Net Neutrality And Your Enjoyment Of Bobsledding Are Not Unrelated

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A really neat thing about living here in the future is that anything you could possibly want to watch is available to watch on demand. A significantly less neat thing is the hoops that you have to jump through in order to watch those things, which in America only figures to get worse with the government’s plans to roll back net neutrality standards.

Bobsled

Even before whatever happens with the FCC, though, one has to look askance at certain things about the way business is done in this stream-it-all world, because through various rights deals, the Internet already is not as free and open as it might seem. This is obvious to anyone who has been to Iowa, for instance, and wanted to stream a baseball game featuring the Brewers, Cardinals, Cubs, Royals, Twins, or White Sox, all of whom are blacked out on MLB.tv and the Extra Innings package in the Hawkeye State for reasons that can only be described as “huh?”

But it’s even starker elsewhere.

The Winter Olympics are two and a half months away, which means that this is an exciting time for fans of fringe sports getting ready for their time to shine in Pyeongchang. One sport that should get some attention here is women’s bobsled, where the reigning world champion is Elana Meyers Taylor of the United States, the reigning World Cup champion is Jamie Greubel Poser of the United States, and former Summer Olympics sensation Lolo Jones has made the move from track and field to regularly serve as Meyers Taylor’s brakewoman.

So, let’s say you want to get hyped for the Olympics by watching what amounts to bobsled’s regular season, the World Cup campaign. It kicked off two weeks ago in Lake Placid, with Meyers Taylor finishing three-hundredths of a second behind the sport’s other giant, Kaillie Humphries of Canada, and Greubel Poser in fourth. Two weeks ago in Park City, Utah, it was Greubel Poser on top, followed by Humphries and Meyers Taylor, this time with Jones in the back seat. Last weekend at Whistler, in Canada, it was Humphries who was victorious on her home track, followed by Greubel Poser and Meyers Taylor.

An already strong rivalry between American and Canadian sleds at the top of the women’s bobsled world is only getting better as the Olympics approach, but good luck following it in the United States.

The International Bobsled and Skeleton Federation has a robust YouTube page, streaming all the World Cup races with highlights and interview packages cut quickly into their own videos after the live feeds wrap up. The streams are archived, so if you’re not able to watch live, you still can catch the action when it’s convenient to you. Unless, that is, you are in the U.S., in which case the IBSF’s YouTube page is a weird mix of Heat No. 1s and post-race content, with the decisive parts of each race geoblocked.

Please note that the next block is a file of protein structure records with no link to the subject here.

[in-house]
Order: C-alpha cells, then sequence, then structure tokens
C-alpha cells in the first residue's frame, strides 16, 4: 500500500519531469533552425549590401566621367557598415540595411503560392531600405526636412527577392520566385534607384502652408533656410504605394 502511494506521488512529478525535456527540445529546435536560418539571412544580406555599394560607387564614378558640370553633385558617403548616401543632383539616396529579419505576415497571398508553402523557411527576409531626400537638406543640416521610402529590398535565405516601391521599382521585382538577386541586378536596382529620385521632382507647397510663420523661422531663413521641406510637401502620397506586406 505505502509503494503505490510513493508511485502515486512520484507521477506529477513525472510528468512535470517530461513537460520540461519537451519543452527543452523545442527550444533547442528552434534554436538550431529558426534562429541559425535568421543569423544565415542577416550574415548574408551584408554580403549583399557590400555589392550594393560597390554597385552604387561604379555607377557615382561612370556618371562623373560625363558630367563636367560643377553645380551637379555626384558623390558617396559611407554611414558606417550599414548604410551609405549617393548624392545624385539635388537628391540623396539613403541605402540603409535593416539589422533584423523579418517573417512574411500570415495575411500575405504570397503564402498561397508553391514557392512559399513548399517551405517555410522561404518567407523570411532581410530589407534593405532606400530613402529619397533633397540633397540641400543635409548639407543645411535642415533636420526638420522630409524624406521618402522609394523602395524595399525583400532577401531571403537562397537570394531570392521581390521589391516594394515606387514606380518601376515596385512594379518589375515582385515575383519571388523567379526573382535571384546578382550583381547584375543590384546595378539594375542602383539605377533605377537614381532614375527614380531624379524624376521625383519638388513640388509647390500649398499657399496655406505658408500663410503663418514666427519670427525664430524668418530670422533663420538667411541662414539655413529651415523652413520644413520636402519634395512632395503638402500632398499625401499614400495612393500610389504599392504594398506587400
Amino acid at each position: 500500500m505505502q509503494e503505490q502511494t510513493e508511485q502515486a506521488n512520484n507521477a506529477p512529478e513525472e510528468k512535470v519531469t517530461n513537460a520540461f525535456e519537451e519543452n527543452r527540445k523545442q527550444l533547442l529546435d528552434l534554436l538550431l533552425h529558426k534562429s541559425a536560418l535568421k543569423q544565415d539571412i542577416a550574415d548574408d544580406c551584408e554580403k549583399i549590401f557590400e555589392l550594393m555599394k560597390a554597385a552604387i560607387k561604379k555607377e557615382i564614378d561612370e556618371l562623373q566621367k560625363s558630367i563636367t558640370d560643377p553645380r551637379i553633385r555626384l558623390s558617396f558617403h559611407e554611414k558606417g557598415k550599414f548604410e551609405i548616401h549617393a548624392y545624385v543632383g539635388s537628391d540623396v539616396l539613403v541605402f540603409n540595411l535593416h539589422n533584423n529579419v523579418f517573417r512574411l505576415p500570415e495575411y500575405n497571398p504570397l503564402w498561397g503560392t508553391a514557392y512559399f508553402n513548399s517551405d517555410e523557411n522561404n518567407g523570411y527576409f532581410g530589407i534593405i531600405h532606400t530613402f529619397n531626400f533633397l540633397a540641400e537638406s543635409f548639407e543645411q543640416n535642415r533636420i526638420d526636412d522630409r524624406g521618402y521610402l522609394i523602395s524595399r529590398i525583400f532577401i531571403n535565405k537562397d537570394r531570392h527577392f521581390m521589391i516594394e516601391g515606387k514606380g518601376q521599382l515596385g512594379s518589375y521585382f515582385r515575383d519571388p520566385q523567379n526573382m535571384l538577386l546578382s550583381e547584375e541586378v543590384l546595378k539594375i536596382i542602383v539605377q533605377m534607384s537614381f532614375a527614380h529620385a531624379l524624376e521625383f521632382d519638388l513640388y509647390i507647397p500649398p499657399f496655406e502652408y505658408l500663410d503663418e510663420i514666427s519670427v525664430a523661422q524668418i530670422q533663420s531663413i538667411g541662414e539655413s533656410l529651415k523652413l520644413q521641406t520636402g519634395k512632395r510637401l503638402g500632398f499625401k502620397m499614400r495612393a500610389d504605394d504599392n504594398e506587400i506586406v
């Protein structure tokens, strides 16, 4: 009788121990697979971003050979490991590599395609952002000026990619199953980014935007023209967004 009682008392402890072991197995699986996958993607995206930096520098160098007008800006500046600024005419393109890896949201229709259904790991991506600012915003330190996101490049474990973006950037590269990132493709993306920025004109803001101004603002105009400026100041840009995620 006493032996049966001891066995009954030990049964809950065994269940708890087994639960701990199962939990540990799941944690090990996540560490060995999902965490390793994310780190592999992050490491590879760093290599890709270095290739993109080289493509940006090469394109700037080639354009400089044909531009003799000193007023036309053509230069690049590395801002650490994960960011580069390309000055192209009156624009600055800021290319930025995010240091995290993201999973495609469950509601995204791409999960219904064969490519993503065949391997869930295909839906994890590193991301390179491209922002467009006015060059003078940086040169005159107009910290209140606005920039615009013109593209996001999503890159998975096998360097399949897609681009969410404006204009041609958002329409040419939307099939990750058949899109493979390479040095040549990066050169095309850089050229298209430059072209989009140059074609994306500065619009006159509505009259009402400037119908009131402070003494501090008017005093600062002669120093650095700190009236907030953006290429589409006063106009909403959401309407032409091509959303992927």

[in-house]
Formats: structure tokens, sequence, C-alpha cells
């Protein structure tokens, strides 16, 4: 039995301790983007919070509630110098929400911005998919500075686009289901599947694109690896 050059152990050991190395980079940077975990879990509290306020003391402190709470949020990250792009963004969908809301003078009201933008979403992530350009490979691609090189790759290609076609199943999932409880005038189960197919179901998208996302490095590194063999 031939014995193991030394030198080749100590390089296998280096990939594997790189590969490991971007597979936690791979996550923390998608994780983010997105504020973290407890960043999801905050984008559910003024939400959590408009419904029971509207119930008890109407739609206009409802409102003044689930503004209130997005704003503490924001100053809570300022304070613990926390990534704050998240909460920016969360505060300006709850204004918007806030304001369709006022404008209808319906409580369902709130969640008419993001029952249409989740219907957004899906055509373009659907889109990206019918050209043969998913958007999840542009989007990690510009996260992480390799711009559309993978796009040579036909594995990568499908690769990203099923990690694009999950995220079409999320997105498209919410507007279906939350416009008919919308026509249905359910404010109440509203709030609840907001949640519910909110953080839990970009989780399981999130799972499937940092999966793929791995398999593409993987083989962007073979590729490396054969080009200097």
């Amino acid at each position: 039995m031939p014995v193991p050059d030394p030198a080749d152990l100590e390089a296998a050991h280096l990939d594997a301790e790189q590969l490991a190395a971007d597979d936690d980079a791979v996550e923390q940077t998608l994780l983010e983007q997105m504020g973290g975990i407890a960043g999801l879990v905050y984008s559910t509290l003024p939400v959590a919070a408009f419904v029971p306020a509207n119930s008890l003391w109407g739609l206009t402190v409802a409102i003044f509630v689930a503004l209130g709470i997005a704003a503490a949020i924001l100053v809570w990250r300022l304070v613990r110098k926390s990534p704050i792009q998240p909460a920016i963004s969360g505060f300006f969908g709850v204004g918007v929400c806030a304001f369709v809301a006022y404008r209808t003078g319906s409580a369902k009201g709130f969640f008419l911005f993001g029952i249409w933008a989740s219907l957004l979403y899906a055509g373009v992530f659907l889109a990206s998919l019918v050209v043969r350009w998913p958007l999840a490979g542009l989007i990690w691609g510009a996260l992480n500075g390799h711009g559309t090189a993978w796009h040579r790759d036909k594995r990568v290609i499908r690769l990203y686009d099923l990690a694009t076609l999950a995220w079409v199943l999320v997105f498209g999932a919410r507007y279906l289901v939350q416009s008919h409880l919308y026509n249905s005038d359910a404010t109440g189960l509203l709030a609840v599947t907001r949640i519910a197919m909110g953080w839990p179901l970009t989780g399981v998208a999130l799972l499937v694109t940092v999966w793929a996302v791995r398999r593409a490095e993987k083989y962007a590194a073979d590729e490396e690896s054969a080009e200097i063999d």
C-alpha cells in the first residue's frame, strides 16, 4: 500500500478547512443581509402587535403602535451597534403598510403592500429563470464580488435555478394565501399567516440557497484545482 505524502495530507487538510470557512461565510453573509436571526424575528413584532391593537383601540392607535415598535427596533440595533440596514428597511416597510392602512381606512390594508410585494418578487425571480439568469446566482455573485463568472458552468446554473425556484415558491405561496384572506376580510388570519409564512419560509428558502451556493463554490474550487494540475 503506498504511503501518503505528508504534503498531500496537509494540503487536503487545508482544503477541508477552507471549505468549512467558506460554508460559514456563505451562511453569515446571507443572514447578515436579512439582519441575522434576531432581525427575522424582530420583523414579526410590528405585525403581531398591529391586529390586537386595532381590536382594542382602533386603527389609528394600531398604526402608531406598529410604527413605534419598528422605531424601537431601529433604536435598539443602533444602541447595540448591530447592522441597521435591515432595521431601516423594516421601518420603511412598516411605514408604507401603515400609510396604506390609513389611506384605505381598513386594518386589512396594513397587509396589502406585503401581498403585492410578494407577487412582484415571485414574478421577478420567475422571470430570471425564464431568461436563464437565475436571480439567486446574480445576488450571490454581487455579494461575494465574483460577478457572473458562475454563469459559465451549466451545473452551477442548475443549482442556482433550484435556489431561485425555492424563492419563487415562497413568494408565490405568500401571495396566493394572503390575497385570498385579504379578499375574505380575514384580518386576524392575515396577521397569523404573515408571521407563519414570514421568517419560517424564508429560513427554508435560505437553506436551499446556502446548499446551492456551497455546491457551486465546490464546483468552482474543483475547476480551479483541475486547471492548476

There is, at least, a simple workaround to this issue, which is to watch those bobsled races on the Olympic Channel, which is free online and is part of many popular streaming packages like PlayStation Vue, so it can be watched on actual televisions.

The problem here is that unlike with most sports streaming services, once the races are over, they might not be available. Heats from Park City were available online for part of Thanksgiving week, but the races from Whistler were nowhere to be found on the Olympic Channel’s site.

Once they’re gone from the Olympic Channel – fair play to them on the live stuff and while they have it available in the archive, they’ve got the rights after all – shouldn’t these races revert back to the IBSF? Who stands to benefit in any way from preventing people who want to watch bobsled from watching bobsled?

The first heat of that Park City race had 2,800 YouTube views as of Tuesday afternoon, four days after it was completed, so it’s not like this particular issue is one that is putting a lot of people in a spot of frustration. But it’s the same principle that makes it confounding when Major League Baseball or the NFL go after people for posting GIFs or video clips of their sports: people are interested in your product, and you are doing everything in your power to keep them from being able to access and enjoy it. In this case, it can’t even be about protecting the rightsholders – the rightsholder is the International Olympic Committee, the rights are no longer even being used, and the world governing body of the sport is unable to effectively promote itself to whatever means it can in the home nation of the world champion and World Cup winner. Even one of the most dramatic moments the sport has had – last season’s gold medal tie at the world championships between two German four-man sleds – remains geoblocked on YouTube in the United States, and absent from the Olympic Channel.

It all makes as much sense as skeleton being part of the bobsled federation instead of headfirst luge being paired with, well, luge. Usually in these situations, you just need to figure out who’s making money off of something for everything to become clear. In this case, there is only money being squandered with a failure to build up interest in a country that is home to a quarter of the IBSF’s season schedule.

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